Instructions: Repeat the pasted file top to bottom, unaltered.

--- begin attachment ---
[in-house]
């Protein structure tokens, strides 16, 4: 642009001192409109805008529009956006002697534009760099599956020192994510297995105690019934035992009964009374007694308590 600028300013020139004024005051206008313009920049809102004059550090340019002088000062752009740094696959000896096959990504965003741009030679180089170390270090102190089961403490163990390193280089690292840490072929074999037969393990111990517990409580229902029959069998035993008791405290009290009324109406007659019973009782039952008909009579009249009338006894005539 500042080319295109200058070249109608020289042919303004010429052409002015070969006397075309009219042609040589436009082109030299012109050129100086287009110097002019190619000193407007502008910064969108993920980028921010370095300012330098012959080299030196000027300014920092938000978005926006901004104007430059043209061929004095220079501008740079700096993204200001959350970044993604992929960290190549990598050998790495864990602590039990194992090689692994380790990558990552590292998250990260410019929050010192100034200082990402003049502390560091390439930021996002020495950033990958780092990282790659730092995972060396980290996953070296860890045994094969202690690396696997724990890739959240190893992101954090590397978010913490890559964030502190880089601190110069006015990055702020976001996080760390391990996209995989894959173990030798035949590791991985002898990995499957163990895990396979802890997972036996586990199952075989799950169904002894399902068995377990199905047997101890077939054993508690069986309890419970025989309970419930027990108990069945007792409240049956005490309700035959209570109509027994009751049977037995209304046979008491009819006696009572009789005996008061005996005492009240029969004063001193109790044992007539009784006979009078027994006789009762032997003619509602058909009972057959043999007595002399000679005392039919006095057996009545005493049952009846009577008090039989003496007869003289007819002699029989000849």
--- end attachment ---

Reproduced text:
[in-house]
């Protein structure tokens, strides 16, 4: 642009001192409109805008529009956006002697534009760099599956020192994510297995105690019934035992009964009374007694308590 600028300013020139004024005051206008313009920049809102004059550090340019002088000062752009740094696959000896096959990504965003741009030679180089170390270090102190089961403490163990390193280089690292840490072929074999037969393990111990517990409580229902029959069998035993008791405290009290009324109406007659019973009782039952008909009579009249009338006894005539 500042080319295109200058070249109608020289042919303004010429052409002015070969006397075309009219042609040589436009082109030299012109050129100086287009110097002019190619000193407007502008910064969108993920980028921010370095300012330098012959080299030196000027300014920092938000978005926006901004104007430059043209061929004095220079501008740079700096993204200001959350970044993604992929960290190549990598050998790495864990602590039990194992090689692994380790990558990552590292998250990260410019929050010192100034200082990402003049502390560091390439930021996002020495950033990958780092990282790659730092995972060396980290996953070296860890045994094969202690690396696997724990890739959240190893992101954090590397978010913490890559964030502190880089601190110069006015990055702020976001996080760390391990996209995989894959173990030798035949590791991985002898990995499957163990895990396979802890997972036996586990199952075989799950169904002894399902068995377990199905047997101890077939054993508690069986309890419970025989309970419930027990108990069945007792409240049956005490309700035959209570109509027994009751049977037995209304046979008491009819006696009572009789005996008061005996005492009240029969004063001193109790044992007539009784006979009078027994006789009762032997003619509602058909009972057959043999007595002399000679005392039919006095057996009545005493049952009846009577008090039989003496007869003289007819002699029989000849």